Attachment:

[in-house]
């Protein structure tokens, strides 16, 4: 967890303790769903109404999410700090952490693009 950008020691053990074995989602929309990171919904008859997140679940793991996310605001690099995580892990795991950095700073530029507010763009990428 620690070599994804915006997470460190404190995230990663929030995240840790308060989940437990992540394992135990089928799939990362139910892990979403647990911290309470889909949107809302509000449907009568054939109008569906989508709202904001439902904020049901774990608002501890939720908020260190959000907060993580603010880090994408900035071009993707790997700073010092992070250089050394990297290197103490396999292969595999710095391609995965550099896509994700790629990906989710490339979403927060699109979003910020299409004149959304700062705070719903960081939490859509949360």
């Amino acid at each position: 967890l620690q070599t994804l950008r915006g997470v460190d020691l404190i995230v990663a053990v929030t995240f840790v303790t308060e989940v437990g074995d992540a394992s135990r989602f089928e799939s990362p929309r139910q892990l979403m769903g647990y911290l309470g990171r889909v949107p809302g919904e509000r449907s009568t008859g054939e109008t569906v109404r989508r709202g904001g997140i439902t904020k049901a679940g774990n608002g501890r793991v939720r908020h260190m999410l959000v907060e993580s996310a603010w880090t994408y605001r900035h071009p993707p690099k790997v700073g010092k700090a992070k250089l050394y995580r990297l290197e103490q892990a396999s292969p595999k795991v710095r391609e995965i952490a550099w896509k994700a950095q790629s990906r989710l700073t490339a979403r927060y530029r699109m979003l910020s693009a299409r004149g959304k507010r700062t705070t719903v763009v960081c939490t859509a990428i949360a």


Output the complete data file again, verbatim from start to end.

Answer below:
[in-house]
């Protein structure tokens, strides 16, 4: 967890303790769903109404999410700090952490693009 950008020691053990074995989602929309990171919904008859997140679940793991996310605001690099995580892990795991950095700073530029507010763009990428 620690070599994804915006997470460190404190995230990663929030995240840790308060989940437990992540394992135990089928799939990362139910892990979403647990911290309470889909949107809302509000449907009568054939109008569906989508709202904001439902904020049901774990608002501890939720908020260190959000907060993580603010880090994408900035071009993707790997700073010092992070250089050394990297290197103490396999292969595999710095391609995965550099896509994700790629990906989710490339979403927060699109979003910020299409004149959304700062705070719903960081939490859509949360």
């Amino acid at each position: 967890l620690q070599t994804l950008r915006g997470v460190d020691l404190i995230v990663a053990v929030t995240f840790v303790t308060e989940v437990g074995d992540a394992s135990r989602f089928e799939s990362p929309r139910q892990l979403m769903g647990y911290l309470g990171r889909v949107p809302g919904e509000r449907s009568t008859g054939e109008t569906v109404r989508r709202g904001g997140i439902t904020k049901a679940g774990n608002g501890r793991v939720r908020h260190m999410l959000v907060e993580s996310a603010w880090t994408y605001r900035h071009p993707p690099k790997v700073g010092k700090a992070k250089l050394y995580r990297l290197e103490q892990a396999s292969p595999k795991v710095r391609e995965i952490a550099w896509k994700a950095q790629s990906r989710l700073t490339a979403r927060y530029r699109m979003l910020s693009a299409r004149g959304k507010r700062t705070t719903v763009v960081c939490t859509a990428i949360a």